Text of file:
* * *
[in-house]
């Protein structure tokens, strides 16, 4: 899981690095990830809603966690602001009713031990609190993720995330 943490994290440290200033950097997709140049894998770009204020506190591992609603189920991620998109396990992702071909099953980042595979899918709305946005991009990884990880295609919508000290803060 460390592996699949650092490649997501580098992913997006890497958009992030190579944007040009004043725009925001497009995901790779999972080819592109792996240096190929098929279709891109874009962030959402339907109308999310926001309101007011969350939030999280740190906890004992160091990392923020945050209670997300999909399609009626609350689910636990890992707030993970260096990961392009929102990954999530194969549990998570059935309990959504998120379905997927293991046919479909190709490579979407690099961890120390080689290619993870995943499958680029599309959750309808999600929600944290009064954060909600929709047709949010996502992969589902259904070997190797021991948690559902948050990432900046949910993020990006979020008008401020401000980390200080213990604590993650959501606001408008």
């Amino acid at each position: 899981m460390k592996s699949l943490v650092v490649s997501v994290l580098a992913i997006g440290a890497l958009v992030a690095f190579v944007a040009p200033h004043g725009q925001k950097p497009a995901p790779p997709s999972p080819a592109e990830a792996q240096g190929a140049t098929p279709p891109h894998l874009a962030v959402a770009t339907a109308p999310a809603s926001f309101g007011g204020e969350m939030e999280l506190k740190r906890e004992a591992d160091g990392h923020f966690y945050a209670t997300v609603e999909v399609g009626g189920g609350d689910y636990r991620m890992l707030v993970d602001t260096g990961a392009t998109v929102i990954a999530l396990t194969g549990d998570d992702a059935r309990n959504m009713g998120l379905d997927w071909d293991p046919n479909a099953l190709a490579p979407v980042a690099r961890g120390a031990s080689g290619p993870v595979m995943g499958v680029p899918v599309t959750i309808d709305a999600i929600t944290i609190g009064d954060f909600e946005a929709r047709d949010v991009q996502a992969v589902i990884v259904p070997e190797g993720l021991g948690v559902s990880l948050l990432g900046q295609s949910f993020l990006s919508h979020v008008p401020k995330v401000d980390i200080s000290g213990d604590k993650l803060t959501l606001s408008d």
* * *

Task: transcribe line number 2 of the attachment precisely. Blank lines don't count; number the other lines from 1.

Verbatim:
């Protein structure tokens, strides 16, 4: 899981690095990830809603966690602001009713031990609190993720995330 943490994290440290200033950097997709140049894998770009204020506190591992609603189920991620998109396990992702071909099953980042595979899918709305946005991009990884990880295609919508000290803060 460390592996699949650092490649997501580098992913997006890497958009992030190579944007040009004043725009925001497009995901790779999972080819592109792996240096190929098929279709891109874009962030959402339907109308999310926001309101007011969350939030999280740190906890004992160091990392923020945050209670997300999909399609009626609350689910636990890992707030993970260096990961392009929102990954999530194969549990998570059935309990959504998120379905997927293991046919479909190709490579979407690099961890120390080689290619993870995943499958680029599309959750309808999600929600944290009064954060909600929709047709949010996502992969589902259904070997190797021991948690559902948050990432900046949910993020990006979020008008401020401000980390200080213990604590993650959501606001408008």